LIVE: The Black Lillies @ the Ale House, 7/9/13
Review by Fred Rudofsky
According to my source, the Black Lillies were the talk of Austin’s South by Southwest Festival back in March, and their well-attended show at the Ale House lived up to the hype. Based out of Knoxville, Tennessee and currently in the middle of a three-month tour, the young five-piece combo played two strong sets of country music and roots rock that drew largely upon two albums, Whiskey Angel and their recent Runaway Freeway Blues, incorporating diverse inspirational sources along the way.
Led by guitarist-keyboardist Cruz Contreras, the Black Lillies got a warm welcome as soon as they entered the intimate room, and they played like they felt at home. The opening song, “Gold and Roses,” established the motif of fine harmonies by Contreras and Trisha Gene Brady, and introduced the audience to the deft pedal steel work of Tom Pryor. “Catherine” paid tribute to Contreras’s grandmother, and the admiration expressed in the lyrics was punctuated by the snare fills and full bass notes of Bowman Townshend and Bobby Richards respectively. “Same Mistakes” brought to mind the vocal style of Vince Gill, while the bluesy “Good Morning Mama” let Contreras and Brady duet like Johnny and June over a series of crisp Telecaster riffs and solos by Pryor.
The hard-drinking rocker “One Shot, Two Hearts Down” had an Irish rhythm and Appalachian three-part harmonies potent enough to inspire the row of ladies in the back of the room to shake what their mama gave them. Brady dipped into the Hazel Dickens songbook for a superb a cappella rendition of “The Hills of Home.” Closing out the first set with a robust, frenzied “Smokestack Lady,” the band guaranteed that the crowd was not going anywhere for the rest of the evening… except maybe briefly to the bar in the next room.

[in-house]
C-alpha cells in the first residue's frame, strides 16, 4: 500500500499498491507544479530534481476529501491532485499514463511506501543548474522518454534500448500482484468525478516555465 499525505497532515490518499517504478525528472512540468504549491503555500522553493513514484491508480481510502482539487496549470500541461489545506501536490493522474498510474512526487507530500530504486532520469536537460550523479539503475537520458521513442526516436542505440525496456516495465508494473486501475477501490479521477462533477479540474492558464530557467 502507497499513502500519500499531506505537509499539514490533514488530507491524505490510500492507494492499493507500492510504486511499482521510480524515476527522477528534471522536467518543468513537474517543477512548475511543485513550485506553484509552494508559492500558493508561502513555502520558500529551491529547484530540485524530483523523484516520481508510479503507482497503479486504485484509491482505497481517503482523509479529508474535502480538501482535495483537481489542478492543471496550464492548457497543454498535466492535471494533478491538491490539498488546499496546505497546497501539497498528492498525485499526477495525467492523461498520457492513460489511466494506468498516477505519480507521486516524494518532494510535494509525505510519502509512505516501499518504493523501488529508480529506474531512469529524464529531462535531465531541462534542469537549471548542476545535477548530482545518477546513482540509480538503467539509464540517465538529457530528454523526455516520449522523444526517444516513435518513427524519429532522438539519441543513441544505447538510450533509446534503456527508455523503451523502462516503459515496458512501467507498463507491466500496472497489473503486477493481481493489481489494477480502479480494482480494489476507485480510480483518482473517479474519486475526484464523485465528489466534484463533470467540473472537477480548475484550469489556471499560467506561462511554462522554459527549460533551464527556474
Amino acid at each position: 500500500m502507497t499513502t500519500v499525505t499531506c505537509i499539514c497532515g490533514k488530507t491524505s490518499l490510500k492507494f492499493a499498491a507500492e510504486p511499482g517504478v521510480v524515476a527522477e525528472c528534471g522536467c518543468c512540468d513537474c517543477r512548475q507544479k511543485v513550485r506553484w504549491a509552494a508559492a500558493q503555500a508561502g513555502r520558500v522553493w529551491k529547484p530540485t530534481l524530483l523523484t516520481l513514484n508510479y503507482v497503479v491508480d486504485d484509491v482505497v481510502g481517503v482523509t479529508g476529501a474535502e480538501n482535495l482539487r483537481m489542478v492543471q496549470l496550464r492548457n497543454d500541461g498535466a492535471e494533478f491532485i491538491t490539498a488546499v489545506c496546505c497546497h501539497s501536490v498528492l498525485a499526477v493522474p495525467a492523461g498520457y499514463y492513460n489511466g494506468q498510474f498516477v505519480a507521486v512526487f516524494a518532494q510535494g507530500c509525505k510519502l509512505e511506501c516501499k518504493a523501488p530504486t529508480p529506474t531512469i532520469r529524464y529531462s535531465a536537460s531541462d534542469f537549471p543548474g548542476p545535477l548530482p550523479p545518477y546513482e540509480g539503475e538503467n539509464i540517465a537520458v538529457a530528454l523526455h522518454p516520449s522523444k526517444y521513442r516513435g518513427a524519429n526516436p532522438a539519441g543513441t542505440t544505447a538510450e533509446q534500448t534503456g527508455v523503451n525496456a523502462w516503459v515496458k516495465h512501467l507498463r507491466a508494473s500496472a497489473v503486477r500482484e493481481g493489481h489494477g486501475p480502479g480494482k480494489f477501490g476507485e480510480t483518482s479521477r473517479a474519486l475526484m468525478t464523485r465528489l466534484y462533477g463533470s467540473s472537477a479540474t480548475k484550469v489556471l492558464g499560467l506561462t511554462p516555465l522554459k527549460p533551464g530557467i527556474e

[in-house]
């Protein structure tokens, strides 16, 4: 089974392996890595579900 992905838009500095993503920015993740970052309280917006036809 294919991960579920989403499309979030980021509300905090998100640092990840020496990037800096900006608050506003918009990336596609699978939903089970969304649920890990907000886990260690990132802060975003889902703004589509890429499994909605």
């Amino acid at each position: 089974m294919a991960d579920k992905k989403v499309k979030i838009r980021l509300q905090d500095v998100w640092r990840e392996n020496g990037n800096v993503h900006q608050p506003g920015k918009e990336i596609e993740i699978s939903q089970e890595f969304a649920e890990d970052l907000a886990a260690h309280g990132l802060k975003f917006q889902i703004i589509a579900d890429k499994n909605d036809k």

The opening to the second set was intensely sobering lyrically. “Whiskey Angel” sounded as lonesome as its title, and “Goodbye Charlie” offered flashbacks to the horrors of the Vietnam War. Midway through a funky “There’s Only One,” Contreras shifted from acoustic guitar to Wurlitzer, and the song took off like a jam by the Faces in their rockin’ prime, as did “Lonely.” Melding the keyboard riff of Beck’s “Where It’s At” to the traditional blues of “Nobody’s Fault but Mine” was a brilliant move, and Brady just wailed from deep within her soul. “What did you think of that?” mused Contreras in the midst of loud applause at the end. The fun never let up during the next several songs, either.
Breaking out the mandolin for the traditional “Shady Grove”, the Black Lillies had intended to close out their second set on a solemn note, but the roaring affirmation in the room meant they had to return – wisely, they chose the Grateful Dead’s “Tennessee Jed,” which featured a deep percussive groove, a sense of mischief that suited the lyrics just fine, and the crowd’s desire to sing along on the chorus till the final notes rang out.
THE BLACK LILLIES SET LIST
Gold and Roses
Good Morning, Mama
One Heart Down
Sweet Sweet Woman
The Hills of Home
Some Reason to Believe
There’s Only One
Nobody’s Fault but Mine
Three in the Morning ???